A Pragmatic Approach to E-Privacy
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The author of this paper feels that the general approach to addressing privacy on the internet has led to a debate between government and self-regulation with technology only providing a modest recourse. He feels that any attempt to address privacy concerns will depend on the very institutions that have been pitted against each other. This papers evaluates the rationale for each of these approaches and concludes by presenting a interdependence model for regulating privacy on the internet.
From the Paper:"Before its demise two years back, Toysmart.com made a standard promise to its customers: The Company's privacy statement assured customers that Toysmart would never sell information registered at the site, including children's names and birth dates. But in the liquidation proceedings, Toysmart.com declared that its customer lists were business assets and therefore it was allowed to sell the lists to a "qualified buyer" that would be a successor-in-interest to the customer information (Doherty, 2001). DoubleClick is an Internet advertising company that tracks Internet user behavior in order to better target banner ads. Not only did DoubleClick deceive consumers by claiming in multiple earlier privacy policies that information collected would remain anonymous, the company also unfairly collected and linked information about Internet users without their knowledge or control. Elensys Inc., a Woburn, Massachusetts company had been secretly collecting the pharmacy records of millions of consumers from 15,000 pharmacies nationwide a deed which won them the infamous Big Brother Award. The above examples are just one of the few brought out in the public light revealing the utter disdain with which corporations deal with consumers personal data. These organizations while raking in huge profits bombard consumers with massive loads of unwanted spam while strategically selling on data to unknown third parties, where it gets aggregated along with other databases for the purpose of online profiling. The rapid advances in new intelligence gathering technologies, and their almost limitless spectrum of functions, creates a buoyant surveillance economy. It is known that on an average, each adult in the developed world is located in 200 computer databases (Davies, Unknown). Such facts present an increasingly dangerous ground for privacy conscious consumers to tread on."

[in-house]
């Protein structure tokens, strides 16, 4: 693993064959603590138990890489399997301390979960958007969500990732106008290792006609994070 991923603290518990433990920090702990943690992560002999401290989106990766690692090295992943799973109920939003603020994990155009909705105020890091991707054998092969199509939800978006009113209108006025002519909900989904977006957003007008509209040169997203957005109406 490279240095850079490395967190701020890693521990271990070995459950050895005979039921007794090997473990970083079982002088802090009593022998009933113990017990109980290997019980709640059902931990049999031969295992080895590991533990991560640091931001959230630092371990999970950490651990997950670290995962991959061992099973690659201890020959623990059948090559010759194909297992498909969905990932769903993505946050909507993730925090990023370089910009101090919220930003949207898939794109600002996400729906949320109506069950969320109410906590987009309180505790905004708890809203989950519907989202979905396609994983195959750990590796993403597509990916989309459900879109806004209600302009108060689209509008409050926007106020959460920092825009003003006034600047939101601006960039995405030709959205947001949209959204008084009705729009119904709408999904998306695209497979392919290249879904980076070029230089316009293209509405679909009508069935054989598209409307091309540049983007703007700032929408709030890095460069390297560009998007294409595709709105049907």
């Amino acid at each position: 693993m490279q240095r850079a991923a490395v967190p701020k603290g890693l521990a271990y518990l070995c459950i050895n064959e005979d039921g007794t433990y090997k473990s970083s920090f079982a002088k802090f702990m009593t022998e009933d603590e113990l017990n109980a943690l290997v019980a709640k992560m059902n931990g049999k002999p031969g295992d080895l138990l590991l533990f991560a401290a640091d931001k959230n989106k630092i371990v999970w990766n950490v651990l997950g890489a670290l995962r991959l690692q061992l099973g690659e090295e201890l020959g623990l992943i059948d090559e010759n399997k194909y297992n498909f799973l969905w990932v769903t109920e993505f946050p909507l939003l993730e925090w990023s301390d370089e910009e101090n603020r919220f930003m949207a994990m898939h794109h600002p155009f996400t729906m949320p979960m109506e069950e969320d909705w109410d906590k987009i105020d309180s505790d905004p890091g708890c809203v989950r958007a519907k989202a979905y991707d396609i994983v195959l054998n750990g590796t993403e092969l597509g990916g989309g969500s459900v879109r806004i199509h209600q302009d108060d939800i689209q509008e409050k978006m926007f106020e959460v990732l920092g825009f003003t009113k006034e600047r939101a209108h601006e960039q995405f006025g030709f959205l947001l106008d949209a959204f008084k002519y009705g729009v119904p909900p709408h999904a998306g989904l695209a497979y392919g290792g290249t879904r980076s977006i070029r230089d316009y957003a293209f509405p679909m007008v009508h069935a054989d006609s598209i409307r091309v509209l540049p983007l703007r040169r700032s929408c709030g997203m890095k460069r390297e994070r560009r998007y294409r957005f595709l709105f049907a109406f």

Cite this Research Paper:
A Pragmatic Approach to E-Privacy (2003, February 08) Retrieved September 25, 2023, from https://www.academon.com/research-paper/a-pragmatic-approach-to-e-privacy-6381/
"A Pragmatic Approach to E-Privacy" 08 February 2003. Web. 25 September. 2023. <https://www.academon.com/research-paper/a-pragmatic-approach-to-e-privacy-6381/>